Remember when you were a little kid and stuck your hand in the cookie jar when nobody was looking, or climbed towering trees at recess, or onto the roof of the school? Even if you risked getting in trouble (some overweight gym teacher yelling up from the kickball court gave a perverse joy, did it not?), or even if the cookie – or the climbing – wasn’t that good, it was still fun. There’s something to not just following the tape that makes chasing the here today, gone tomorrow, fun – even if it’s not always fun.
Maybe that’s part of what I love about ice and mixed climbing. Being cold isn’t fun, being scared is kind of fun but not really though maybe it is, and the screaming barfies are pure hell. Scoring a rare gem, though? Love it. I also love what I call The Chase – finding what’s formed where, the endless theories (usually wrong) about what’s “in” based on weather patterns and rumors, the wondering if the info you got from someone else is right or if they’re keeping something from you. It’s like our own silly little version of those conspiracy-spy-chase movies.
In a weird way, it’s especially rewarding around here, where we don’t have the ice that they have in Cody, Montana, Canada, or the Northeast. Hooking my way up the typical hacked-out Colorado ice is OK, I guess, but it’s kind of like going to the gym, just in a cooler environment.
To find the good stuff, taking the tools for a walk is part of the deal. Sometimes it pays off even on classics, as I recently wrote about on Dougald MacDonald’s excellent new Colorado outdoor adventure website (which, of course, I think he should call ‘Rado MoJo – ya know, brah, I’m just putting the rad in Colorado…).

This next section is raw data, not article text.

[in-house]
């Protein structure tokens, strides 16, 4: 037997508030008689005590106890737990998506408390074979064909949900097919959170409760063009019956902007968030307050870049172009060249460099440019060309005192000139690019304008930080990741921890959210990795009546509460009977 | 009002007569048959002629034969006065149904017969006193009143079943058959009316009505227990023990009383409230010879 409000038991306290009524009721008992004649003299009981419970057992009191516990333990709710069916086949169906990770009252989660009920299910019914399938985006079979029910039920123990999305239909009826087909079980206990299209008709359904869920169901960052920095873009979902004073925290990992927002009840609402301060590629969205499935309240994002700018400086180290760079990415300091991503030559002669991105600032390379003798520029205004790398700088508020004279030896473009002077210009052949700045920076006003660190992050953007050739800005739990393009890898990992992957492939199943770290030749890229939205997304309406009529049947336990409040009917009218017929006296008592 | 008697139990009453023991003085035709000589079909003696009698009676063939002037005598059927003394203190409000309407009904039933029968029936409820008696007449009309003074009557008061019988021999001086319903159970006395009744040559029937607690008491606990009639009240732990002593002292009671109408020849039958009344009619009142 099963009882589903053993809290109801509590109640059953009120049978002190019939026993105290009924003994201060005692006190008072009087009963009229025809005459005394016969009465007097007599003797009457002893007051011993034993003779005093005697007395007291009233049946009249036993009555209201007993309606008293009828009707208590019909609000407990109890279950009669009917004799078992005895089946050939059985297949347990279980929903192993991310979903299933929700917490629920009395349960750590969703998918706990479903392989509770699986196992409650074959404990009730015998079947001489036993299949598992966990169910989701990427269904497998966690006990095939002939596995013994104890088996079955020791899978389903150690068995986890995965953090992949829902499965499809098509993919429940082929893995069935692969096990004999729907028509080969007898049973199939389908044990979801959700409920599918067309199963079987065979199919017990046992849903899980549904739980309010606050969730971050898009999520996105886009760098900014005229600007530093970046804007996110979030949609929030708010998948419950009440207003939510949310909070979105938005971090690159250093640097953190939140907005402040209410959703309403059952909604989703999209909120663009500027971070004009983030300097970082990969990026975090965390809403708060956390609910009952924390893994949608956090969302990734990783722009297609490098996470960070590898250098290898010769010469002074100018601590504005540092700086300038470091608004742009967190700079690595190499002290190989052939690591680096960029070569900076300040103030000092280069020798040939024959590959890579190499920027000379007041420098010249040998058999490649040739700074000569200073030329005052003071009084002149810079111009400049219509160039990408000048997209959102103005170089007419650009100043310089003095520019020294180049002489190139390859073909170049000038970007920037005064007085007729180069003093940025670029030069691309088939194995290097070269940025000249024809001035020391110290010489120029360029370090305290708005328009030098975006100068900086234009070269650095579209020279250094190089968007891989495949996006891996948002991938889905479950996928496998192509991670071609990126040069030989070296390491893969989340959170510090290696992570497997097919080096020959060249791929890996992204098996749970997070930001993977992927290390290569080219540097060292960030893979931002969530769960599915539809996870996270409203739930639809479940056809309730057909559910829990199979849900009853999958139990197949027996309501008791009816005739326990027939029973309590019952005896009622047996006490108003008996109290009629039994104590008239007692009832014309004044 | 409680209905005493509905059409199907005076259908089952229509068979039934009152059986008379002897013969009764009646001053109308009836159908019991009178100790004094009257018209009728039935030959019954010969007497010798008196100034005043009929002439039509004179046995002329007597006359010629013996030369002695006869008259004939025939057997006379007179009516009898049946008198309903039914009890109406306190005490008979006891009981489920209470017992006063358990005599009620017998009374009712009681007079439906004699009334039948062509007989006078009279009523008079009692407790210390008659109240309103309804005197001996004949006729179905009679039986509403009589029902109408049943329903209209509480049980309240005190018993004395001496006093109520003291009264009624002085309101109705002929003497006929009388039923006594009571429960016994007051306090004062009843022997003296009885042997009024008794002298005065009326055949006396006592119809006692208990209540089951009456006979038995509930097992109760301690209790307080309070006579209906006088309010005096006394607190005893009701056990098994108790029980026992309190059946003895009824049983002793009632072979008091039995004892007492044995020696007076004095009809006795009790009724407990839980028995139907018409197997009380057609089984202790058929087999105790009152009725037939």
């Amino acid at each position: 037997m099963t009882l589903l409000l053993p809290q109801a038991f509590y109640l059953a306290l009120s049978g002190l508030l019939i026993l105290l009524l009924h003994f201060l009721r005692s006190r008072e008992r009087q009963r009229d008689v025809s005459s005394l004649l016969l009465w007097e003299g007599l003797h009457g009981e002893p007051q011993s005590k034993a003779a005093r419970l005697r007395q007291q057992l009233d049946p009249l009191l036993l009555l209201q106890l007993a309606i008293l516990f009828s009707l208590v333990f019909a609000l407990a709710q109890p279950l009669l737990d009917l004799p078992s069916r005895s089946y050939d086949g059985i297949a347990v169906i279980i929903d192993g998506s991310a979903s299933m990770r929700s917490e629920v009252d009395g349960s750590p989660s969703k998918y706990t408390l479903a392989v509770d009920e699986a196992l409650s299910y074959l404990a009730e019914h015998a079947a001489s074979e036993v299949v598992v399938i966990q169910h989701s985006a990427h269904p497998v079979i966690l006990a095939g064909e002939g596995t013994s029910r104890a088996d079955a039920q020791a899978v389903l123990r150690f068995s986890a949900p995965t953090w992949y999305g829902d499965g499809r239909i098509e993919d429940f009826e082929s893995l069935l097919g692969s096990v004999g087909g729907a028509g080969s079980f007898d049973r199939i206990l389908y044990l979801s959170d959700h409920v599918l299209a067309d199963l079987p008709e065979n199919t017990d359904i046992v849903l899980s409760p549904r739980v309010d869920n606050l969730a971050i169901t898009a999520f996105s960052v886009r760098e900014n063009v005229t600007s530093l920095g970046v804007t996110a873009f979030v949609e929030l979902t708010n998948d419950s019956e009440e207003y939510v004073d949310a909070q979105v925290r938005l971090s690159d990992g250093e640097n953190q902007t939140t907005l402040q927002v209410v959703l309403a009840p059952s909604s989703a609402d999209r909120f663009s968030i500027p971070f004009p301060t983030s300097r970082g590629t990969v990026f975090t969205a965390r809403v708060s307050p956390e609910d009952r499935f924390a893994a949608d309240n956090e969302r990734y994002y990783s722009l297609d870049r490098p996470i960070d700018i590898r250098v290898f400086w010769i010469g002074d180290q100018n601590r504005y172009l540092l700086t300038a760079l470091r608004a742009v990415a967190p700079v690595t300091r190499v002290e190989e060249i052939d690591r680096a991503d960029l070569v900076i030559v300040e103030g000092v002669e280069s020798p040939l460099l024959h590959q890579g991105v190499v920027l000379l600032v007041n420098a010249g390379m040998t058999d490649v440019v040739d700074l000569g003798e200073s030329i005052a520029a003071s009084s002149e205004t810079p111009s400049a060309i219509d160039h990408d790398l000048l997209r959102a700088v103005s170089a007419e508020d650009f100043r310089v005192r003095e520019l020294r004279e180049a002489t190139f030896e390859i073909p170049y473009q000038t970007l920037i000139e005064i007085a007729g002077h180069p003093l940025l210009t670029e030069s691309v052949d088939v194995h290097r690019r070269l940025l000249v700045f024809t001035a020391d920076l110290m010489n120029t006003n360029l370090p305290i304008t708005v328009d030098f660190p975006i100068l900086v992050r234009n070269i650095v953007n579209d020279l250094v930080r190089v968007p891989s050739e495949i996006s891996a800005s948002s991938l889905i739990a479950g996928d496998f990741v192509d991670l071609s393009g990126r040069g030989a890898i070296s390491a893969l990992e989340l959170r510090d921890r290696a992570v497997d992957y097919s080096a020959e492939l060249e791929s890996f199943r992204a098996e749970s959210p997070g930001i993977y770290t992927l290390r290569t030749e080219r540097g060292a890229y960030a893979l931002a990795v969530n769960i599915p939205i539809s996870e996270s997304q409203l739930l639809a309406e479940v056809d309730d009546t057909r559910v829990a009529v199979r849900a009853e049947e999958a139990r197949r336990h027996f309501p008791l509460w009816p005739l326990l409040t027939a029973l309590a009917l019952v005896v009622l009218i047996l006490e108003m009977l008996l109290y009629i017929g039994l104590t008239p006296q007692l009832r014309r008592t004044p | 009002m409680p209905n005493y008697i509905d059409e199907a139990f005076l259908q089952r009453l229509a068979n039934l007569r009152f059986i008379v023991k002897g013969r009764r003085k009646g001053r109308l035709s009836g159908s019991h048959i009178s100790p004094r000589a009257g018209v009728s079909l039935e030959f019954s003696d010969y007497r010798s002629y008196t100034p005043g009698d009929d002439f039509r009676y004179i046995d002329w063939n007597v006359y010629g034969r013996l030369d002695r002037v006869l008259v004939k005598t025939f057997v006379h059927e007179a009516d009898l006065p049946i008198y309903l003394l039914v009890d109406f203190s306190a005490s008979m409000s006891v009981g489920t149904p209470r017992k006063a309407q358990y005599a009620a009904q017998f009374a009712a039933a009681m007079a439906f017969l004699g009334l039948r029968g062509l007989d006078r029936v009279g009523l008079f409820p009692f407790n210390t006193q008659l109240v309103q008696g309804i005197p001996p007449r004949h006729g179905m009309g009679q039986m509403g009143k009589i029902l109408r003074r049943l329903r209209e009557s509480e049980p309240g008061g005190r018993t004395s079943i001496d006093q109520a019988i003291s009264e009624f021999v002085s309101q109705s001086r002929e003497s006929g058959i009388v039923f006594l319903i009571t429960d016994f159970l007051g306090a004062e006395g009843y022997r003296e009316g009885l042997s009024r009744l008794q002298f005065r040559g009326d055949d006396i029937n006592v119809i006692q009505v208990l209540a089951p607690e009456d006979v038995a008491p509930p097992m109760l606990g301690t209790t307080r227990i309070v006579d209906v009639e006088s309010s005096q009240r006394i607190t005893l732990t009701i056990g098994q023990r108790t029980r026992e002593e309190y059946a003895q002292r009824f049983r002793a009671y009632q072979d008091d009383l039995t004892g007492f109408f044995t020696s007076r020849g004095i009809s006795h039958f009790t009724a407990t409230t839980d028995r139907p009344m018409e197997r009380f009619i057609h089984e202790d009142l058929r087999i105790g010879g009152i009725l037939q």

Anyway, for years I’d heard rumors of an ice and mixed climb that forms once in a blue moon out by Rock of Ages, one of the best rock climbing crags around.
New Year’s Eve was, in fact, a blue moon, and so my good friend and former Coop-lord Mark Kelly (he owned the land on which I squatted in the Chicken Coop for three years – a 7×11-foot shack) and I figured we should take the tools for a walk. On nothing more than a hunch, I’d done a trail-run recon a few days prior, and through the swirling snow saw this mystery smear from the trail. I’d spaced my binoculars, so couldn’t see if it was any good, and was tied up for the next couple of days. Come the 31st, I had no idea if it’d still be in, but Mark and I headed out.
The last time I’d been to Rock of Ages, ironically, was in November, as the fall disappeared and winter rolled-in right before our eyes, a blowing snowstorm from the head of the valley about to engulf Josh Thompson and I as I started up The Wasp, a hard-for-me rock route that I’d worked on a few times and wanted to send. It was literally my last opportunity, nearly to the minute, before the seasons changed. We hiked out happy, the wind chasing us toward the trailhead like a door slamming shut behind us.
Now Mark and I hoped for something entirely different, for a frozen smear to hang in there just a little longer under the wilting sun. From the trail it didn’t look good. Sunny and warm. Still, you never know until you go, and so Mark and I lumbered up the snow-covered booby-trapped talus field to the base of the smear, left of the rock routes in a groove and corner system, and we started up. Winter suddenly rolled in again, we shivered our balls off, half the meager ice fell off upon touching it, the other half fractured, protection proved challenging, the climbing was OK but not great, super technical and hard to rate, I got scared, but we didn’t see another soul and we climbed it and we were happy. The smiles stayed on our faces all the way back to the car. Kind of like scoring a morsel from the cookie jar.